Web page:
Turkish Smyrna

EM 2

This carpet – a Turkish Smyrna –
is made with Gordian knots,
tied by the fine fingers of a child
tied to a loom
by a thin, pale leg.

Every centimetre – a hundred knots
This carpet – two and a half million knots
all Gordian
tied tightly
by the fine fingers of a child.

Each thread is dyed
with plants
picked by nomad hands
from shifting lands
Henna oranges and Madder reds
Saffron yellows and Indigo blues.
Colours bloom and fade
with the change of seasons.

Patterns are centuries old,
never drawn or sketched,
only sung to the young
by the old blind weavers,
who walk the workshops
and the aisles of looms.

In this shadow world
of soured and fetid air
dreamless children
live threadbare under a black sun.

Wide borders holding everything in place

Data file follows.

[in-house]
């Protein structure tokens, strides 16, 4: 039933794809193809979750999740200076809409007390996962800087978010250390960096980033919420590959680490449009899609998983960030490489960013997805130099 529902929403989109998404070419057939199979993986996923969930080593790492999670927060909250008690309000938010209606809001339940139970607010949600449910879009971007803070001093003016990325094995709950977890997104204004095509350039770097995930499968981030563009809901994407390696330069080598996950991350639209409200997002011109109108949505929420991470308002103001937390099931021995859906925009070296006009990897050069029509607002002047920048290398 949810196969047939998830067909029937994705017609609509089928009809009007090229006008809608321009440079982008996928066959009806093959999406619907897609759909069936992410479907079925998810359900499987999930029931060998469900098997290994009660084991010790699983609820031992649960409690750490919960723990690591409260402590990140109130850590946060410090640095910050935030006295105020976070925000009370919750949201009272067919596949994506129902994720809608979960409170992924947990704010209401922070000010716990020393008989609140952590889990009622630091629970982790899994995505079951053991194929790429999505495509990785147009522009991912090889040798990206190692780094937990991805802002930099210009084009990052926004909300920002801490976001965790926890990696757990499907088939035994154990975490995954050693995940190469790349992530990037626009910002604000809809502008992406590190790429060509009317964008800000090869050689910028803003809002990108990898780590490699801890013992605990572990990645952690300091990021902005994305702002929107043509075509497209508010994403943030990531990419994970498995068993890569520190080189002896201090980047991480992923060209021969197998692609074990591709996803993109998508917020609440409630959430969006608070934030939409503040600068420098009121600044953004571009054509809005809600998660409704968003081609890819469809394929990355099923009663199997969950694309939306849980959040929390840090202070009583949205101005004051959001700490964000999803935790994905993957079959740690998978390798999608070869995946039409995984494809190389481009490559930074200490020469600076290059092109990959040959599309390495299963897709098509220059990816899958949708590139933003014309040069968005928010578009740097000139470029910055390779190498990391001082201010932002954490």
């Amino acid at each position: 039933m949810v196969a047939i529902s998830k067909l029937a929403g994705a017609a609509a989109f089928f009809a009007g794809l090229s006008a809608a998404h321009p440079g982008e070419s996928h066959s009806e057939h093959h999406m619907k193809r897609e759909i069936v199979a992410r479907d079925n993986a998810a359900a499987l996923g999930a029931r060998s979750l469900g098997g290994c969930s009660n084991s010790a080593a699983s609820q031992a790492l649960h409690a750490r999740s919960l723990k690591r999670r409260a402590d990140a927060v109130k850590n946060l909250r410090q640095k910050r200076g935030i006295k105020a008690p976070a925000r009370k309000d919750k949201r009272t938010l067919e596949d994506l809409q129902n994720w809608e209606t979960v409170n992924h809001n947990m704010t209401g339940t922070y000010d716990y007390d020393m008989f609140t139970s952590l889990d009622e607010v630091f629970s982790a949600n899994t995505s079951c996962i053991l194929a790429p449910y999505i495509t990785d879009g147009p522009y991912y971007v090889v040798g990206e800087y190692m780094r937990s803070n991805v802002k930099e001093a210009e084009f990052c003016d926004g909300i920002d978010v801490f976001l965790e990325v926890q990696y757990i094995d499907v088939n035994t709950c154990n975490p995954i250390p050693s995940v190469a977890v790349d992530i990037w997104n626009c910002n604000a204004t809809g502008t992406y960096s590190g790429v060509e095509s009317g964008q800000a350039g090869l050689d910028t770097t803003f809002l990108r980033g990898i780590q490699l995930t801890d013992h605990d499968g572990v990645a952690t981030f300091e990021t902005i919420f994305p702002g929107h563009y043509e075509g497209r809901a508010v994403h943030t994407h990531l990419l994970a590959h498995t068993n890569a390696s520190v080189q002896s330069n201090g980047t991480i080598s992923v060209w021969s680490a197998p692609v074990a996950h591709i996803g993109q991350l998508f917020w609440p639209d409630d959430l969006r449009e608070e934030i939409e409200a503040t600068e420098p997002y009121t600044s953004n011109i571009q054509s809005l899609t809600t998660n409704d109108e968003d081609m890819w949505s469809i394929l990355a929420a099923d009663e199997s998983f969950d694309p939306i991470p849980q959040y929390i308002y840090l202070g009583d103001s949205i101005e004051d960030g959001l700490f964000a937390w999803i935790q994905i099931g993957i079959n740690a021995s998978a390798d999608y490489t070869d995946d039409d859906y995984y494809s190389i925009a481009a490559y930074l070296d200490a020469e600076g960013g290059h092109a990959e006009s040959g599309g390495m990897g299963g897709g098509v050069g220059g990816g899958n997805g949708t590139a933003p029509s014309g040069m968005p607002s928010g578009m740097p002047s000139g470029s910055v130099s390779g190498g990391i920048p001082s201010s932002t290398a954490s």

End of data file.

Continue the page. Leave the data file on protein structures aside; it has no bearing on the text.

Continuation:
no figures or stories, just a labyrinth
of abstract shape and colour
drawing you in to the treasure
at the centre of the rug.

And the knowledge of the knots
the Gordion knots
tied by the fine fingers of a child
tied to a loom
by a thin, pale leg.

M. L. Emmett

About Ijagun Poetry Journal

Ijagun Poetry Journal is a quarterly journal that provides a platform from which we can tell our own stories in the authenticity of their multiplicity through the poetic medium. We don’t want to hear these stories from our master “griots” alone; we want to hear from those mastering their art, too. Hence, we aim at publishing new and emerging poets. We also welcome the works of established poets in order to encourage the poetic genius of those mastering poetic art. We prize original works that conform to, break or reinvent conventions. Again, we accept reviews and critical essays on poetry. We also accept powerful art works and photographs that make us appreciate the "poetry" in everything.
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1 Response to Turkish Smyrna

  1. Jnana Hodson says:

    How could anyone walk upon such a fabric knowing the child was prevented from walking, imprisoned, in fact, to make it?

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